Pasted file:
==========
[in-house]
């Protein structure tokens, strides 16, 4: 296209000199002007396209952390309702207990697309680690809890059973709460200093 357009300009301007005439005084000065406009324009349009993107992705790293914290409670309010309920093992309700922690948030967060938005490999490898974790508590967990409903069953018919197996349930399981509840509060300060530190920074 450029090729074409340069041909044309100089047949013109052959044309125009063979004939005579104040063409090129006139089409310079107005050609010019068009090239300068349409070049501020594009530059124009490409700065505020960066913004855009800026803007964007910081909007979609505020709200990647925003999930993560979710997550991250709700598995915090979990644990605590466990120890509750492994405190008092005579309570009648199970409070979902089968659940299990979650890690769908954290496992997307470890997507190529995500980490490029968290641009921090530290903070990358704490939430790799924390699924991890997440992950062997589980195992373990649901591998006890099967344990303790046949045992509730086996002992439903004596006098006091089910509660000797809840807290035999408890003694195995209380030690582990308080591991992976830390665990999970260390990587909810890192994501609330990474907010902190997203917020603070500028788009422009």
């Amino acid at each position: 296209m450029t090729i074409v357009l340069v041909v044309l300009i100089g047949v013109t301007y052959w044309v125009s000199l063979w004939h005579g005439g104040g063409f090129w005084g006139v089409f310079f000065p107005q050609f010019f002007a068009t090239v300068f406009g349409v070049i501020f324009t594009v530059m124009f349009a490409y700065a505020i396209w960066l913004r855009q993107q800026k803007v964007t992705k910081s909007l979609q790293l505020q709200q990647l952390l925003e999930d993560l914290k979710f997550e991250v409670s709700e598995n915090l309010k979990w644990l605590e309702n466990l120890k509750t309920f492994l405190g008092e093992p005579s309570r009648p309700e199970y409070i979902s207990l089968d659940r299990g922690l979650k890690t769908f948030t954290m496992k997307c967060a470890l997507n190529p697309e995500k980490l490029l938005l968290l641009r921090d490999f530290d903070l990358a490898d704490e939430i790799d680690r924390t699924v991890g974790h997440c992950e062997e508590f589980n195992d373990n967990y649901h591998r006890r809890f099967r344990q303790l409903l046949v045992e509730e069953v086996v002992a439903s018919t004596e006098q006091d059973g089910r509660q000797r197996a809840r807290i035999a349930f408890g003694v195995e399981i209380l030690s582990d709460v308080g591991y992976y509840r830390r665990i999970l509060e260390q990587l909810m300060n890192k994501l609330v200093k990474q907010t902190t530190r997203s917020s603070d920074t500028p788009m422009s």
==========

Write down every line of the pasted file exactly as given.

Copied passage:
[in-house]
């Protein structure tokens, strides 16, 4: 296209000199002007396209952390309702207990697309680690809890059973709460200093 357009300009301007005439005084000065406009324009349009993107992705790293914290409670309010309920093992309700922690948030967060938005490999490898974790508590967990409903069953018919197996349930399981509840509060300060530190920074 450029090729074409340069041909044309100089047949013109052959044309125009063979004939005579104040063409090129006139089409310079107005050609010019068009090239300068349409070049501020594009530059124009490409700065505020960066913004855009800026803007964007910081909007979609505020709200990647925003999930993560979710997550991250709700598995915090979990644990605590466990120890509750492994405190008092005579309570009648199970409070979902089968659940299990979650890690769908954290496992997307470890997507190529995500980490490029968290641009921090530290903070990358704490939430790799924390699924991890997440992950062997589980195992373990649901591998006890099967344990303790046949045992509730086996002992439903004596006098006091089910509660000797809840807290035999408890003694195995209380030690582990308080591991992976830390665990999970260390990587909810890192994501609330990474907010902190997203917020603070500028788009422009």
């Amino acid at each position: 296209m450029t090729i074409v357009l340069v041909v044309l300009i100089g047949v013109t301007y052959w044309v125009s000199l063979w004939h005579g005439g104040g063409f090129w005084g006139v089409f310079f000065p107005q050609f010019f002007a068009t090239v300068f406009g349409v070049i501020f324009t594009v530059m124009f349009a490409y700065a505020i396209w960066l913004r855009q993107q800026k803007v964007t992705k910081s909007l979609q790293l505020q709200q990647l952390l925003e999930d993560l914290k979710f997550e991250v409670s709700e598995n915090l309010k979990w644990l605590e309702n466990l120890k509750t309920f492994l405190g008092e093992p005579s309570r009648p309700e199970y409070i979902s207990l089968d659940r299990g922690l979650k890690t769908f948030t954290m496992k997307c967060a470890l997507n190529p697309e995500k980490l490029l938005l968290l641009r921090d490999f530290d903070l990358a490898d704490e939430i790799d680690r924390t699924v991890g974790h997440c992950e062997e508590f589980n195992d373990n967990y649901h591998r006890r809890f099967r344990q303790l409903l046949v045992e509730e069953v086996v002992a439903s018919t004596e006098q006091d059973g089910r509660q000797r197996a809840r807290i035999a349930f408890g003694v195995e399981i209380l030690s582990d709460v308080g591991y992976y509840r830390r665990i999970l509060e260390q990587l909810m300060n890192k994501l609330v200093k990474q907010t902190t530190r997203s917020s603070d920074t500028p788009m422009s």